AMD is claiming up to 24 hours of video playback with Ryzen 6000. While that’s not a battery life measurement that I love, it’s a useful point of comparison. AMD claimed 21 hours of video playback for Ryzen 5000 series last year, so we can expect roughly a 14% boost.
For its part, Intel has remained pretty silent on battery life claims for its new CPUs, suggesting there won’t be any massive gains there. The one exception here may be performance-focused thin-and-light laptops that may have previously opted for the H-series chips, now have the P-series available, which will sacrifice a bit of performance for longer battery life.
Intel 12th Gen vs. AMD Ryzen 6000: Integrated graphics
Gamers won’t be trading their gaming laptops in for laptops with integrated graphics anytime soon, but both Intel and now AMD have made considerable strides in this arena, making at least casual gaming a possibility without discrete graphics.
Intel’s Xe integrated graphics last year were a massive leap forward, although we still don’t find them sufficient to play most AAA titles, but AMD may have a case for 1080p gaming with Ryzen 6000. The company asserts that its new RDNA 2-based graphics cores offer as much as a 303% increase in performance over Intel Iris Xe. That may be enough to challenge low-end GPUs (think Nvidia MX, not RTX), and if you are just an occasional gamer, that might be enough for you.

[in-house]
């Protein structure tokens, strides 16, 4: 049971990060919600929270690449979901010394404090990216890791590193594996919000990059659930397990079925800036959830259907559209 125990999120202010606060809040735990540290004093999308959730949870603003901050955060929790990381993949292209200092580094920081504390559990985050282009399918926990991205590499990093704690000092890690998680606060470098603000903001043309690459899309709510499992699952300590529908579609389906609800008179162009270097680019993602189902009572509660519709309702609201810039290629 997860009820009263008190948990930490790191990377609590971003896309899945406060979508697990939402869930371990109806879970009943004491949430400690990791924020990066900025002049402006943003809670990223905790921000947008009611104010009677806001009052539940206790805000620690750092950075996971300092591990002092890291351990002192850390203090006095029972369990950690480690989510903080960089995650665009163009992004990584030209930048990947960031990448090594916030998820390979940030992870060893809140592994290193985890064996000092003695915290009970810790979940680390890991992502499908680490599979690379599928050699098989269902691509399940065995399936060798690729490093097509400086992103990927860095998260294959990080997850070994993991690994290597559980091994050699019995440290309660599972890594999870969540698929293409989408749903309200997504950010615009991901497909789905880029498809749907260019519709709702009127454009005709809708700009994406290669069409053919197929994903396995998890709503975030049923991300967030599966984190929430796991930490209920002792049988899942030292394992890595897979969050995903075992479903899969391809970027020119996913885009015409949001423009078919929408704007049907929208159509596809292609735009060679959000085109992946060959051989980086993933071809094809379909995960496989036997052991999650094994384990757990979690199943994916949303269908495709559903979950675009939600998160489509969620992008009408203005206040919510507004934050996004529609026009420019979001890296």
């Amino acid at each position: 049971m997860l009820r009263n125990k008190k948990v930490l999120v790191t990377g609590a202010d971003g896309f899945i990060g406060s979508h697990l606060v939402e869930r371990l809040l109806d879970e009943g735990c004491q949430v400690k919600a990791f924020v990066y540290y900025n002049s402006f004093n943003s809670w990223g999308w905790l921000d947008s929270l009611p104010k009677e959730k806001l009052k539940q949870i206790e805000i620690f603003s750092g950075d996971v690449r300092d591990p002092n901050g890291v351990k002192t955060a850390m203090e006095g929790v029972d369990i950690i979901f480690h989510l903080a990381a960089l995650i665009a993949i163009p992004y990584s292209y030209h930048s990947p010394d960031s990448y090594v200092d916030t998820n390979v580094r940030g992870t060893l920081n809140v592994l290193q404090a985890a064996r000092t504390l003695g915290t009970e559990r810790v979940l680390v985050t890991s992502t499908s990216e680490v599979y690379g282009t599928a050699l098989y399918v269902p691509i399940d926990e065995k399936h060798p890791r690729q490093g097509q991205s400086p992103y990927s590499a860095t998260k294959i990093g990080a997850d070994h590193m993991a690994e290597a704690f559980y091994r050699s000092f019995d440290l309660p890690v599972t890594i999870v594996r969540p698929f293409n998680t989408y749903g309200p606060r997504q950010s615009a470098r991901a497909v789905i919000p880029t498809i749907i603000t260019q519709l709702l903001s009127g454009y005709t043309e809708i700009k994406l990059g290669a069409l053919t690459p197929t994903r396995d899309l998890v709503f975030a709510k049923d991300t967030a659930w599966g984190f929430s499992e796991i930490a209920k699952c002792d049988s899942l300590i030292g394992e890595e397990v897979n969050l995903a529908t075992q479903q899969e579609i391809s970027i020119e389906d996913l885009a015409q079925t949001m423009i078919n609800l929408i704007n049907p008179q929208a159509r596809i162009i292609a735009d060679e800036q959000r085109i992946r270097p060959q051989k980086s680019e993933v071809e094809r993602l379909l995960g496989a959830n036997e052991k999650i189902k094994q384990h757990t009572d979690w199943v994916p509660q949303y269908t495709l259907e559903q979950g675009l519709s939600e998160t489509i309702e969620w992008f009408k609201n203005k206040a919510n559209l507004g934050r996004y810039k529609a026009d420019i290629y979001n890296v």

While gaming is the more mainstream focus, this boost to integrated graphics is also a boon for 3D rendering, with AMD claiming a 2.3x increase over its previous generation, and on the other side Intel indicates users can expect a 43% improvement. Creators are a hotly contested category, so this is an area that laptop manufacturers are paying close attention to.
While everyone is saying the right things, we’ve been disappointed too many times by integrated graphics performance versus bold claims made at announcements, so we’ll withhold final judgment until we get them in for testing.
Intel 12th Gen vs. AMD Ryzen 6000: Memory and Storage
While the rest of the components paired with these chips are up to the manufacturers, Intel and AMD offer slightly differing support for both memory and storage.
AMD’s Ryzen 6000 is limited to DDR5-4800 and LPDDR5-6400 RAM, while Intel’s 12th Gen allows you to use DDR5-4800, LPDDR5-5200, DDR4-3200 and LPDDR4x-4267. That’s probably not going to be the make-or-break decision for you on your next laptop, but manufacturers likely appreciate the added options, particularly given the frequent component shortages.